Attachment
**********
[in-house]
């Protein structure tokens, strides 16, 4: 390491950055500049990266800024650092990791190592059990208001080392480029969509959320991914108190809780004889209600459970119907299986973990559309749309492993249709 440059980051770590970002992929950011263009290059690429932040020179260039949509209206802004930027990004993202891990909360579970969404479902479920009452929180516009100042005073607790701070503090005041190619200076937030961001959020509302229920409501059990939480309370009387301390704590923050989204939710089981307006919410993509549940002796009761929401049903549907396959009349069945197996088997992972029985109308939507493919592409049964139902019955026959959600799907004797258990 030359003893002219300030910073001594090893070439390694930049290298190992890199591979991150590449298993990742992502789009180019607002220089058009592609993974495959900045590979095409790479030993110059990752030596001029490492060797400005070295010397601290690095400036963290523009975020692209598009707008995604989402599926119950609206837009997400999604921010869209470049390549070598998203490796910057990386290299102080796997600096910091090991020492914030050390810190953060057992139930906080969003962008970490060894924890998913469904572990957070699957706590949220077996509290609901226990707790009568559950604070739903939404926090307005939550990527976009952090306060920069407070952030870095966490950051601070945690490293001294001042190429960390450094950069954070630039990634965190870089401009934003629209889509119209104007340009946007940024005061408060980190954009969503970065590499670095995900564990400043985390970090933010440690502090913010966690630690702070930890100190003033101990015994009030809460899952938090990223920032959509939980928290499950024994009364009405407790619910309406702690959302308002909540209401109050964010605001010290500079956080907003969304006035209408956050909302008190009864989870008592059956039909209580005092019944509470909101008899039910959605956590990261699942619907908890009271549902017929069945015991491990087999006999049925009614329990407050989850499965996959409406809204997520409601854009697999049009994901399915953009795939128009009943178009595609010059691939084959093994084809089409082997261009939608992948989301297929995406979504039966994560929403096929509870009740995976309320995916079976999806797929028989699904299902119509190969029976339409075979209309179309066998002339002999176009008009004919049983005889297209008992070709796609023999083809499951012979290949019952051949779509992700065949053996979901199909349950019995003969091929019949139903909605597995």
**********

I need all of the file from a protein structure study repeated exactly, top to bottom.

[in-house]
């Protein structure tokens, strides 16, 4: 390491950055500049990266800024650092990791190592059990208001080392480029969509959320991914108190809780004889209600459970119907299986973990559309749309492993249709 440059980051770590970002992929950011263009290059690429932040020179260039949509209206802004930027990004993202891990909360579970969404479902479920009452929180516009100042005073607790701070503090005041190619200076937030961001959020509302229920409501059990939480309370009387301390704590923050989204939710089981307006919410993509549940002796009761929401049903549907396959009349069945197996088997992972029985109308939507493919592409049964139902019955026959959600799907004797258990 030359003893002219300030910073001594090893070439390694930049290298190992890199591979991150590449298993990742992502789009180019607002220089058009592609993974495959900045590979095409790479030993110059990752030596001029490492060797400005070295010397601290690095400036963290523009975020692209598009707008995604989402599926119950609206837009997400999604921010869209470049390549070598998203490796910057990386290299102080796997600096910091090991020492914030050390810190953060057992139930906080969003962008970490060894924890998913469904572990957070699957706590949220077996509290609901226990707790009568559950604070739903939404926090307005939550990527976009952090306060920069407070952030870095966490950051601070945690490293001294001042190429960390450094950069954070630039990634965190870089401009934003629209889509119209104007340009946007940024005061408060980190954009969503970065590499670095995900564990400043985390970090933010440690502090913010966690630690702070930890100190003033101990015994009030809460899952938090990223920032959509939980928290499950024994009364009405407790619910309406702690959302308002909540209401109050964010605001010290500079956080907003969304006035209408956050909302008190009864989870008592059956039909209580005092019944509470909101008899039910959605956590990261699942619907908890009271549902017929069945015991491990087999006999049925009614329990407050989850499965996959409406809204997520409601854009697999049009994901399915953009795939128009009943178009595609010059691939084959093994084809089409082997261009939608992948989301297929995406979504039966994560929403096929509870009740995976309320995916079976999806797929028989699904299902119509190969029976339409075979209309179309066998002339002999176009008009004919049983005889297209008992070709796609023999083809499951012979290949019952051949779509992700065949053996979901199909349950019995003969091929019949139903909605597995």